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Air cargo/global logistics: IATA issues promising forecast

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By Patrick Burnson, Executive Editor
June 07, 2010

Global air cargo traffic is back to pre-recession levels, declared Giovanni Bisignani,?director general and CEO?International Air Transport Association (IATA). Speaking at its 66th Annual General Meeting and World Air Transport Summit?in Berlin, Germany, he provided a “snapshot” suggesting cautious optimism.

“Our resilience has been tested by disease, war, terrorism, spiking oil prices and even a volcano,” he said. “The worst economic recession in 80 years saw revenues drop by $81 billion and losses of almost $10 billion in 2009.”

“But today we are upgrading our global industry forecast to a full-year profit of $2.5 billion,” said Bisignani. “This is the first global profit since 2007.  It is a reason to celebrate. But with a margin of 0.5 percent, it will be a modest party. And we face real downside risks.”

Chief among them, he said, is capacity?excess. Bisignani warned that the upturn “will bring temptation.” 1,340 aircraft will be delivered this year and only 500 are for replacement. The discipline of chasing profits, not market share, is the only way to protect the bottom line, he emphasized.

The next concern is organized labors, which he characterized as being “out of touch with reality.” Bisignani said airlines cannot pay salary increases at a time when they are trying to recover collectively from $47 billion in losses.

Taxation is another worry for the air cargo sector. Governments went $2.7 trillion in debt to rescue the bankers, stimulate economies and support currencies, he said.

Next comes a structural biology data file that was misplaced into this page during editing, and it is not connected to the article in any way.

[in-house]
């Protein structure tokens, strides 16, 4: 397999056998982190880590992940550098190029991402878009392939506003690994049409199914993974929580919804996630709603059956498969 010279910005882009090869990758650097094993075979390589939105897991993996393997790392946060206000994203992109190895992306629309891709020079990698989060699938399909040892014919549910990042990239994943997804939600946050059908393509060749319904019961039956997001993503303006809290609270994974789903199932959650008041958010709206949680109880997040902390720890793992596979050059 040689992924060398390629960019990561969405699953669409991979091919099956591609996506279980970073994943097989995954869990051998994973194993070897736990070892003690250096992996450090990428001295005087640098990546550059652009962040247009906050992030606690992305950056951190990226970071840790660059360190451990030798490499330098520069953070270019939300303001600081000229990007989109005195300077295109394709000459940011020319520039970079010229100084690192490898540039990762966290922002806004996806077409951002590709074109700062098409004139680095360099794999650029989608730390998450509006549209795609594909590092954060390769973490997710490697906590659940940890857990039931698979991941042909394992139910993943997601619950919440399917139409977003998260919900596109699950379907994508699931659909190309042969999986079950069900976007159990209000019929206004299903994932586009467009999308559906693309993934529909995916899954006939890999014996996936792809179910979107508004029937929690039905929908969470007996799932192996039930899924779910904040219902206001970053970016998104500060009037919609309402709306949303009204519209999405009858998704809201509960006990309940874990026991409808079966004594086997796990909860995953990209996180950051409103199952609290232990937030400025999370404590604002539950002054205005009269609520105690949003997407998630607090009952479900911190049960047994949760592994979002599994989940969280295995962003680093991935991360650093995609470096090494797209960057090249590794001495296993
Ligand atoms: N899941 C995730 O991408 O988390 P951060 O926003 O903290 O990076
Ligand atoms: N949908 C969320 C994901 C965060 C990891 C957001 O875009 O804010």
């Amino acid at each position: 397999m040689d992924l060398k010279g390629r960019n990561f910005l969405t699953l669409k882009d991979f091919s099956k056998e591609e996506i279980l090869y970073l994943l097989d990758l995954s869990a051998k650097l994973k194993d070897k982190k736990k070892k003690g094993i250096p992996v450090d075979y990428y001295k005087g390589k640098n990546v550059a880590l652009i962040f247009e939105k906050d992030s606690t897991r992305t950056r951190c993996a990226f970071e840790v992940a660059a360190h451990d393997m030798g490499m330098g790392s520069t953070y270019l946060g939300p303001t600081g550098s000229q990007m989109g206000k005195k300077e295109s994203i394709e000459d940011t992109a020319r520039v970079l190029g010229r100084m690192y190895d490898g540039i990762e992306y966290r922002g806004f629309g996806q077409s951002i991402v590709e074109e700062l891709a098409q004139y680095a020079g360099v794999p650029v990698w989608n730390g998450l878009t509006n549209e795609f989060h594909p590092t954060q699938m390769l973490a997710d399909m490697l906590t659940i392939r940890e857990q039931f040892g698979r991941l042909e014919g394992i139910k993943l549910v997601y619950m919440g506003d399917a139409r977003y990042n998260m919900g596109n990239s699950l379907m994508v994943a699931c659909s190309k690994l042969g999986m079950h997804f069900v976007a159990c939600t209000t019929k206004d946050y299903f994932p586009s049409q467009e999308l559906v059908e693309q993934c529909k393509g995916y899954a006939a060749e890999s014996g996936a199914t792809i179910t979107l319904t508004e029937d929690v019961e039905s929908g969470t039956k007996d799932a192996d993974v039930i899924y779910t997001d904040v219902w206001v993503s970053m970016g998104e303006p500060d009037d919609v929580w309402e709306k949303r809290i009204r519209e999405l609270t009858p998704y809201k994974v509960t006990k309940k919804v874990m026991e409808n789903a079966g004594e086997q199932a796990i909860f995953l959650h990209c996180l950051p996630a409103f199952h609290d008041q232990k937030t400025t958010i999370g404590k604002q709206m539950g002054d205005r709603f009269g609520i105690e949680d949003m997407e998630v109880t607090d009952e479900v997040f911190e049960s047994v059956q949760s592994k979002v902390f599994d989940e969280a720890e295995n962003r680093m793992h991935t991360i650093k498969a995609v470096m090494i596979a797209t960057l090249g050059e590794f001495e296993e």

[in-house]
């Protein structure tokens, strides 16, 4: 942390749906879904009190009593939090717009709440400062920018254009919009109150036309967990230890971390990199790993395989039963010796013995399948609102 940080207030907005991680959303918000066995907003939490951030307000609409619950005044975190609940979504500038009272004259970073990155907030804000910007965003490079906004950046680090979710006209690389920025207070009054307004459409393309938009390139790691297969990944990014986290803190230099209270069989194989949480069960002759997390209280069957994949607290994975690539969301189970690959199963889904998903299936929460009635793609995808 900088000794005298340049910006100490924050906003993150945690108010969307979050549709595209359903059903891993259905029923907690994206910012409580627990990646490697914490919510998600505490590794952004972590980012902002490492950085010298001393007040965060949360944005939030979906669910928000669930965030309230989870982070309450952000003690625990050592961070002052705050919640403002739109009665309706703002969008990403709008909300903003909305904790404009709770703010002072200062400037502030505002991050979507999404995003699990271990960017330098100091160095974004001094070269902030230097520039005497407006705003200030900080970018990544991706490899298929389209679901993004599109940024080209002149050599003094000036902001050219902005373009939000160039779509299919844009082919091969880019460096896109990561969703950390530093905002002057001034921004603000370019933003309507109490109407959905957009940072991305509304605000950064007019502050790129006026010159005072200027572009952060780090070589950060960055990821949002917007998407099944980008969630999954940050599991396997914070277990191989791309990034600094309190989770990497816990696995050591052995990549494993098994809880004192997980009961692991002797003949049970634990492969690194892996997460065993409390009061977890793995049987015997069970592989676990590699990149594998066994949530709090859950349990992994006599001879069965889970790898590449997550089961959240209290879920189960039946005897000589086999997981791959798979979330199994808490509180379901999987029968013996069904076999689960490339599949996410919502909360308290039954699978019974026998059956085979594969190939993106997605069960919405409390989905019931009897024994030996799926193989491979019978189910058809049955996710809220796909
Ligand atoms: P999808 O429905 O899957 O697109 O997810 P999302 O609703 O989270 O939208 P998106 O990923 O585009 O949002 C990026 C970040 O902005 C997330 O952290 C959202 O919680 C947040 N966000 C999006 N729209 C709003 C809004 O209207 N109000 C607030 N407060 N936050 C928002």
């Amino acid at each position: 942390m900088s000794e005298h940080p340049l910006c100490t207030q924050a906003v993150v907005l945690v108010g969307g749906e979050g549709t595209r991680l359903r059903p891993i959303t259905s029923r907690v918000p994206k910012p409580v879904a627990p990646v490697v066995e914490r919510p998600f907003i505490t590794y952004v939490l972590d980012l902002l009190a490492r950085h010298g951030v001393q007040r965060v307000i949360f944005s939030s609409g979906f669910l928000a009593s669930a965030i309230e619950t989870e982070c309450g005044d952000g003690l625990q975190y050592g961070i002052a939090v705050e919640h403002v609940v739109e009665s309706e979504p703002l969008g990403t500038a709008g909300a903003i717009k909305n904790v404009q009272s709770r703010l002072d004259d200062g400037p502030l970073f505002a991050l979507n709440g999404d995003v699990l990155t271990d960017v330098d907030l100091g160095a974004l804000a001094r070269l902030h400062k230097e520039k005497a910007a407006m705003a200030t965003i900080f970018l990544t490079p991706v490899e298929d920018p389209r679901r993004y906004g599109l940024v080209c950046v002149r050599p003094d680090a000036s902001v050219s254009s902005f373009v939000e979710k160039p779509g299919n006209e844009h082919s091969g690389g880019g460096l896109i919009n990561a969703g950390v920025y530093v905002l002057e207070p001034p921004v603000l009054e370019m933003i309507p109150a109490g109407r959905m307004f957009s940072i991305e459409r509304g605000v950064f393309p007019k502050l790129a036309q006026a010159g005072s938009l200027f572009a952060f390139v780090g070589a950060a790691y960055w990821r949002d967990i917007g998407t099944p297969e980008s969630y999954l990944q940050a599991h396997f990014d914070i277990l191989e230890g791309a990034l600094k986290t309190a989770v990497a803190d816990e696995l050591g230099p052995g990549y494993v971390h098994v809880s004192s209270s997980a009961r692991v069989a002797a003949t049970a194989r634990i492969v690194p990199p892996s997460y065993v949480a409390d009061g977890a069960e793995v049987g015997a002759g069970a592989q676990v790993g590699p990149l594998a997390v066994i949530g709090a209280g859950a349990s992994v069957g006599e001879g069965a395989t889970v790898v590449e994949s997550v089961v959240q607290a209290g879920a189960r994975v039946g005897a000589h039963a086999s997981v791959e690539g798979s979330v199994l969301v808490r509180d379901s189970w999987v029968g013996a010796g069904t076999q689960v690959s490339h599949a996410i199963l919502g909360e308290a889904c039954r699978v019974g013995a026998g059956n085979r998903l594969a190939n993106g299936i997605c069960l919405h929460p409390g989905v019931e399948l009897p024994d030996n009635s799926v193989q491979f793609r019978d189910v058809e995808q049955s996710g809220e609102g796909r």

“And the risk of oil price volatility may not be over, either. Hedging is critical for our business, but speculators are making huge profits. Governments must protect the economy from irresponsible profiteering.”

Click here for a full transcript of the State of the Air Transport Industry speech

 

About the Author

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Patrick Burnson
Executive Editor

Patrick Burnson is executive editor for Logistics Management and Supply Chain Management Review magazines and web sites. Patrick is a widely-published writer and editor who has spent most of his career covering international trade, global logistics, and supply chain management. He lives and works in San Francisco, providing readers with a Pacific Rim perspective on industry trends and forecasts. You can reach him directly at .(JavaScript must be enabled to view this email address).


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